COLORADO SPRINGS, Colo. — Get excited, Auburn basketball fans. The Tigers are going to have some serious firepower in Bruce Pearl’s fourth season on The Plains.
That much is clear after four days of training camp for USA Basketball’s under-19 World Cup team. Returning sophomore Austin Wiley and incoming freshman Chuma Okeke didn’t just make the initial 18-player cut, they looked every bit as good as some of the best young players in the nation.
“It’s kind of a combination of feeling honored and blessed, because we’re trying to build a men’s basketball program at Auburn and it’s just been a while since we’ve been competitive,” said Pearl, who flew to Colorado to watch the first two days of camp like a proud papa. “To have two young guys represent us in that competition is a significant step — but we’re not surprised.
“We knew that Austin had an opportunity to be with us a short period of time but help get us started, and we knew how special Chuma was.”
Wiley, a 6-foot-11, 250-pound center with a 7-foot-5 wingspan (per USA Basketball’s official measurements), put college basketball on notice with his work in Colorado this week. He was easily the most physically imposing player in Team USA camp and unleashed the power of his redefined, muscle-bound body in Wednesday night’s scrimmage.
Repeat: Austin Wiley is a problem. Mercy. pic.twitter.com/L490yapFRo
— Kyle Tucker (@KyleTucker_SEC) June 22, 2017
Wiley went for 17 points and 8 rebounds (all offensive) in roughly 20 minutes of playing time. He threatened to rip the rim off with a couple of jaw-dropping dunks that other former and current 5-star recruits were powerless to prevent.
“I just said, ‘What am I doing? I’m going to take a kid and prepare him to beat us. It’s crazy,’ ” said Kentucky coach John Calipari, who is also the Team USA coach. “But I’m OK with it. He’s been terrific.”
It would be a shock if Wiley doesn’t make the 12-man roster when final cuts are announced Thursday afternoon. Sadly, Okeke won’t be on the team because he tweaked his left knee in Monday night’s scrimmage, where he earned praise from Calipari. Okeke sat out Tuesday’s practices, had an MRI on Wednesday and made plans to travel back to Auburn for more evaluation Thursday.
Okeke and Pearl are hopeful the injury is not series, but Calipari urged him to leave camp because “Auburn’s season is too important.”
Indeed, Okeke playing alongside Wiley — plus all the returning Tigers talent like former 5-star shooting guard and leading scorer Mustapha Heron, former top-50 forward Danjel Purifoy and point guard Jared Harper — would be a potent combination. At 6-foot-7 and 233 pounds with a 7-foot wingspan, Okeke is strong enough to battle in the paint but skilled enough to shine on the perimeter, as he did in USA camp.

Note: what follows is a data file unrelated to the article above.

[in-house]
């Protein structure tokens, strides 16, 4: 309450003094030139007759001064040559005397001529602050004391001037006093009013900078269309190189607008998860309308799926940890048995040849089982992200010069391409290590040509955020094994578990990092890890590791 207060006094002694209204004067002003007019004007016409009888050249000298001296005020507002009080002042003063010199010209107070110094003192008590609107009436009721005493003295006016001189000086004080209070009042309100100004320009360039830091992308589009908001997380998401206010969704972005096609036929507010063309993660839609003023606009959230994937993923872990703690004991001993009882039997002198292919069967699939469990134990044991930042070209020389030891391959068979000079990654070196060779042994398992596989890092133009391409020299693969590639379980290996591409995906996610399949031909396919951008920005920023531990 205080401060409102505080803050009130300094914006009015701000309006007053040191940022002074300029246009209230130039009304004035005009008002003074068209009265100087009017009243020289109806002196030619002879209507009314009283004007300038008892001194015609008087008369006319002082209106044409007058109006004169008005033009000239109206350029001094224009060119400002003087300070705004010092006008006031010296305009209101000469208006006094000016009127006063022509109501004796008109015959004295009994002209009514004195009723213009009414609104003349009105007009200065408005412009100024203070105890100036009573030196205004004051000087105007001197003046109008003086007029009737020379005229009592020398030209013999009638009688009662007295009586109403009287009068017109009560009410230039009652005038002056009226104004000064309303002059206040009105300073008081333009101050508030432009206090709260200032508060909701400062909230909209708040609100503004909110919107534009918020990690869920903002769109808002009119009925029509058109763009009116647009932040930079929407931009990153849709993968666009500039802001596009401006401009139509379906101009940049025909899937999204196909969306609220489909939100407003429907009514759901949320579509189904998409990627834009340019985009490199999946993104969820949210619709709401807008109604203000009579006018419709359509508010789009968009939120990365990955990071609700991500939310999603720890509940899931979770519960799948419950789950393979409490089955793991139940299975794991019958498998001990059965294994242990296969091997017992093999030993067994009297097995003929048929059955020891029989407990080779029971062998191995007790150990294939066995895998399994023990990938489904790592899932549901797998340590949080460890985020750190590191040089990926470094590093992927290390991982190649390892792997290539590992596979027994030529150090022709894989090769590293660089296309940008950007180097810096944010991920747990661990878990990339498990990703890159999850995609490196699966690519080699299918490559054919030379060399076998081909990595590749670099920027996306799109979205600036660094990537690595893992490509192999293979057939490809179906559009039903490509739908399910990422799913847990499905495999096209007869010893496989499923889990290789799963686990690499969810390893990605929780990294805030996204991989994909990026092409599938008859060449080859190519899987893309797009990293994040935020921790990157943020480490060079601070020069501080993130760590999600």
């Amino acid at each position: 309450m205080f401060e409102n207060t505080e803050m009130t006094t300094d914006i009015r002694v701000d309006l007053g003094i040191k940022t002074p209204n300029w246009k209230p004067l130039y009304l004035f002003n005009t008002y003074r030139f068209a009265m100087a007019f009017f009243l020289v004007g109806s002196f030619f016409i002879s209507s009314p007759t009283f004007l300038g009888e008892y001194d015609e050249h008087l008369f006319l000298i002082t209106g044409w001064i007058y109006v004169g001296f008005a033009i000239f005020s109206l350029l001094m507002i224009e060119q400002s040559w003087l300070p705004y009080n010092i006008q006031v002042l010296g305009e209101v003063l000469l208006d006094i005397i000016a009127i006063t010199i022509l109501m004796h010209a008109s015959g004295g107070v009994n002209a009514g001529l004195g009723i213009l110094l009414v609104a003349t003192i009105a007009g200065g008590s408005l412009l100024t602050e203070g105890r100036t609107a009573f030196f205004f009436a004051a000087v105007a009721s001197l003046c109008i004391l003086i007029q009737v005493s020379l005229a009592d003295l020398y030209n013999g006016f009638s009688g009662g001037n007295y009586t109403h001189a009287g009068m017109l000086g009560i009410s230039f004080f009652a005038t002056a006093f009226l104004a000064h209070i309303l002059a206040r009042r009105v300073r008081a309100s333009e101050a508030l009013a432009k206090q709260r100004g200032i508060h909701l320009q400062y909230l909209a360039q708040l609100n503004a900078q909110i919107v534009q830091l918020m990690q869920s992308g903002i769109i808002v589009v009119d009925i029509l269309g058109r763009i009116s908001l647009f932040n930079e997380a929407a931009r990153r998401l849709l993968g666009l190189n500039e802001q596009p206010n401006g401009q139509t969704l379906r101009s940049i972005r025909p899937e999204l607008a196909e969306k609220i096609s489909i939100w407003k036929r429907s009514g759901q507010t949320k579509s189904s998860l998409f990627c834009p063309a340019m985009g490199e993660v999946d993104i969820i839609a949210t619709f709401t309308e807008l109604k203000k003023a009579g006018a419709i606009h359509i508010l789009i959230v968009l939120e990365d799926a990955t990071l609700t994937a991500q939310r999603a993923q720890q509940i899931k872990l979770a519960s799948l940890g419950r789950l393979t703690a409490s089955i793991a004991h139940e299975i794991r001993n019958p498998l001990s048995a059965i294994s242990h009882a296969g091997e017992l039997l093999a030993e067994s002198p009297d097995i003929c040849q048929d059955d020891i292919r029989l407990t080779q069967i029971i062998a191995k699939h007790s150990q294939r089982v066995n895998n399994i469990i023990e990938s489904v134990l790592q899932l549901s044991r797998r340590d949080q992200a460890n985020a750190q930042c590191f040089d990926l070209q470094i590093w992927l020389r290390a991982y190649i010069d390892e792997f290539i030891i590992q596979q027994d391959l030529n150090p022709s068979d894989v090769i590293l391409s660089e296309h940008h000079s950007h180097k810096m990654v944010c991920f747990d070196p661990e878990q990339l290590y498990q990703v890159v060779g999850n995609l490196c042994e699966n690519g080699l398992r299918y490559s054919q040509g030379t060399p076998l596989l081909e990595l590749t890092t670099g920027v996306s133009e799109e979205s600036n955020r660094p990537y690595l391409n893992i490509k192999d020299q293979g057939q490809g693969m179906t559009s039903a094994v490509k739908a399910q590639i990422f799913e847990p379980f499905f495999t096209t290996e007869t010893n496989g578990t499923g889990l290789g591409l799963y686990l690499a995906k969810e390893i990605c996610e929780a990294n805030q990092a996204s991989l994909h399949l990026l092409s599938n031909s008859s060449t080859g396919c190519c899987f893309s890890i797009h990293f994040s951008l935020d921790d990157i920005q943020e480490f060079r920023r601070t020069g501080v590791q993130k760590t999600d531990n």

“He was truly one of the most underrated guys in last year’s class,” Pearl said. “Hat’s off to the selection committee there for inviting him, because he clearly belongs.”
While Okeke was a top-50 recruit in the Class of 2017, not many thought of him as a truly elite prospect. He looked like one this week in Colorado.
“It helped build my confidence a lot, coming in here really unknown and now most of the people know me,” Okeke said. “I think we could shock a lot of people this year. We could make the (NCAA) tournament, for sure.”
Pearl shares that belief, and he’s not afraid to say it out loud. The man who coached Southern Indiana to a Division II national title, Milwaukee to a Sweet 16 and Tennessee to an Elite Eight has found the sledding tougher at Auburn. The Tigers are 44-54 overall and 16-38 in SEC play in his first three seasons, although an 18-14 overall mark and 7-11 league record last year were big improvements.
Now, it feels to him like a breakthrough is imminent at last.
“We are two-deep at every position. This will be as deep as I’ve been. This is a roster that’s good enough to get into the NCAA Tournament. That’s a very realistic expectation for this team,” Pearl said. And it starts with Wiley. “We’re going to build a system around him, because he’s that much of a threat.”
Wiley was still 17 when he joined the Tigers in December — in the middle of the season — and held his own. The former 5-star recruit started 22 games, averaged 8.8 points, 4.7 rebounds and 1.3 blocks in just 18 minutes per game. But he said he was not in great shape — he weighed the same as he does now, but a few body fat percentage points higher — so this offseason has been about changing that.
There is no one in Team USA camp who can handle Wiley’s strength or aggressiveness now.
Austin Wiley: a problem, part two. pic.twitter.com/Apd6ADvXV1
— Kyle Tucker (@KyleTucker_SEC) June 19, 2017
“Straight out of high school, my body wasn’t caught up to everybody else,” he said. “Shout out to my strength coach, [Damon Davis]. He got me right and he’s still getting me right. It is a confidence-builder to be doing so good here. It just makes me want to work harder and harder, because I see some guys who have a part of their game that I don’t have, so I just want to work on that.”
But he’s seen enough to be on board with Okeke and Pearl predicting Auburn’s first NCAA Tournament appearance in 15 years.
“A lot of people are going to count us out,” Wiley said. “We’re going to shock a lot of people.”